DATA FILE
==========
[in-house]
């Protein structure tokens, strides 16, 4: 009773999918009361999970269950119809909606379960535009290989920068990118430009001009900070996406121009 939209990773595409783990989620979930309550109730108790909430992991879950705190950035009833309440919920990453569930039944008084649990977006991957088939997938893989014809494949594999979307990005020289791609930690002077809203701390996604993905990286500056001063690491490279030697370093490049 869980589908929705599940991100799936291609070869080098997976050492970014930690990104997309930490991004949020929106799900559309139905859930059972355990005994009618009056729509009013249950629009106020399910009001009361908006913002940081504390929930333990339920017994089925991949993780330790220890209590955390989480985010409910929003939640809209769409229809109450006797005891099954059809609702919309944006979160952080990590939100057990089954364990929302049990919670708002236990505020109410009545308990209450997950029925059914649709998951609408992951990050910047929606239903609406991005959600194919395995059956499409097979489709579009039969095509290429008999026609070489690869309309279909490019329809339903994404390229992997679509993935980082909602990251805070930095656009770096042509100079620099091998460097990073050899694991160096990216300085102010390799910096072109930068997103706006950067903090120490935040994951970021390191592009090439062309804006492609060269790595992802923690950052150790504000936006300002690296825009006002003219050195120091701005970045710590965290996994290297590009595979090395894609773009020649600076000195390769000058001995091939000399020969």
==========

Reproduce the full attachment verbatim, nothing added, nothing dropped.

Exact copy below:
[in-house]
């Protein structure tokens, strides 16, 4: 009773999918009361999970269950119809909606379960535009290989920068990118430009001009900070996406121009 939209990773595409783990989620979930309550109730108790909430992991879950705190950035009833309440919920990453569930039944008084649990977006991957088939997938893989014809494949594999979307990005020289791609930690002077809203701390996604993905990286500056001063690491490279030697370093490049 869980589908929705599940991100799936291609070869080098997976050492970014930690990104997309930490991004949020929106799900559309139905859930059972355990005994009618009056729509009013249950629009106020399910009001009361908006913002940081504390929930333990339920017994089925991949993780330790220890209590955390989480985010409910929003939640809209769409229809109450006797005891099954059809609702919309944006979160952080990590939100057990089954364990929302049990919670708002236990505020109410009545308990209450997950029925059914649709998951609408992951990050910047929606239903609406991005959600194919395995059956499409097979489709579009039969095509290429008999026609070489690869309309279909490019329809339903994404390229992997679509993935980082909602990251805070930095656009770096042509100079620099091998460097990073050899694991160096990216300085102010390799910096072109930068997103706006950067903090120490935040994951970021390191592009090439062309804006492609060269790595992802923690950052150790504000936006300002690296825009006002003219050195120091701005970045710590965290996994290297590009595979090395894609773009020649600076000195390769000058001995091939000399020969």